Monday, November 12, 2012
Sculpture on Shore for Women's Refuges
One thing New Zealand does well is fine art and this Sunday I had another uplifting experience when I visited the NZ Sculpture on Shore held at the Fort Takapuna Historic Reserve at Devonport. It was organized by the Auckland Council and was held in aid of The Women's Refuge. I loved it.
I heard about it on Facebook from my friend William Dart who had attended the opening. Dart is the editor of Art New Zealand and I trust his judgment as although I love fine art I am no expert. In this field I need to be led.
I made up my mind to go and I was not disappointed. The weather was perfect, NZ at its best and so was my viewing.
The slide show below gives a taste of what I saw. The exhibits were imaginative and thought provoking. One especially actually moved me and this I shall share with you.
Down in a corner was a pohutukawa tree. For non NZ er's this is known as the NZ Xmas tree because it is covered with red flowers but this time it was covered and I mean covered with tiny tin kiwis, thousands of them that made a tinkly sound in the wind. At the bottom were again thousands of bright red tin kiwis that one could walk through.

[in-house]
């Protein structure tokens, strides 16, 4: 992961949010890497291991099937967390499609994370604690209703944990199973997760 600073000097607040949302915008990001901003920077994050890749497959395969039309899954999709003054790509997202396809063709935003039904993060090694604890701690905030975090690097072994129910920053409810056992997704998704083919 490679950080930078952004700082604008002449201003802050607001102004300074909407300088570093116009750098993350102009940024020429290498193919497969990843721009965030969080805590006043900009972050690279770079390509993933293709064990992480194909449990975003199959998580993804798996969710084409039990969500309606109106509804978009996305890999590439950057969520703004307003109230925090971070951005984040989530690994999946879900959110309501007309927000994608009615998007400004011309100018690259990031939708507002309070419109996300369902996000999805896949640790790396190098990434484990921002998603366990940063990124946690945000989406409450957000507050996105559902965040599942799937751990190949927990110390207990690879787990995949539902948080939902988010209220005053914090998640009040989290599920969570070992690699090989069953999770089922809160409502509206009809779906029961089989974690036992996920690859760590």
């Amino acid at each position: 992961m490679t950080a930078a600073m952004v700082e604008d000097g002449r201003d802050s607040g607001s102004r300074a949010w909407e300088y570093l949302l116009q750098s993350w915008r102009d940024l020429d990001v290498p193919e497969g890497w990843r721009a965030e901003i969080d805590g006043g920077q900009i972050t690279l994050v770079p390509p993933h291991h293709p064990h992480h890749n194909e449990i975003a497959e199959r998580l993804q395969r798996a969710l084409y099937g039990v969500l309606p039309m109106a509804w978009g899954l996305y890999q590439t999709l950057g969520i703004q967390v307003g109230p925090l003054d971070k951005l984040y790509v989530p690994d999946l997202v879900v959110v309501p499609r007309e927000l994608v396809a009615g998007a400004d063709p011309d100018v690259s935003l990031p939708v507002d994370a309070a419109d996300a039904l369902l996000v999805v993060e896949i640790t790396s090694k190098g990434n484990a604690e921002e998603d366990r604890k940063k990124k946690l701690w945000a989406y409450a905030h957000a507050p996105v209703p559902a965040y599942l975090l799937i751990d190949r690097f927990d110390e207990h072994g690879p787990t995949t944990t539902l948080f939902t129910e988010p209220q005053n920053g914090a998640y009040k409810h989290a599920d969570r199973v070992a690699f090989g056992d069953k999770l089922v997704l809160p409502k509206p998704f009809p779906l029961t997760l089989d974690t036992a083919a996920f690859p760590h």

It was so childishly pretty and a host of onlookers admired and enjoyed the pretty sight until somebody got out the catalogue! Each tiny tin kiwi represented a child killed through violence and abuse over the last century. The tree took on a somewhat different personna.
It was sad and so moving. We all stood in horror. I can say honestly that this was the first time a sculpture actually moved me almost to tears.
You can see the tree at the end of the slide show. It does not photograph well. It looks better when you can see it moving and tinkling. I have a video and will put it up later as it needs editing to do the works justice.
I thought the most appropriate music was Mahler - The Songs of Dead Children.
The exhibition runs for another week. Well worth the $15. For once it seems I can congratulate the Auckland Council. This is the way rates should be spent.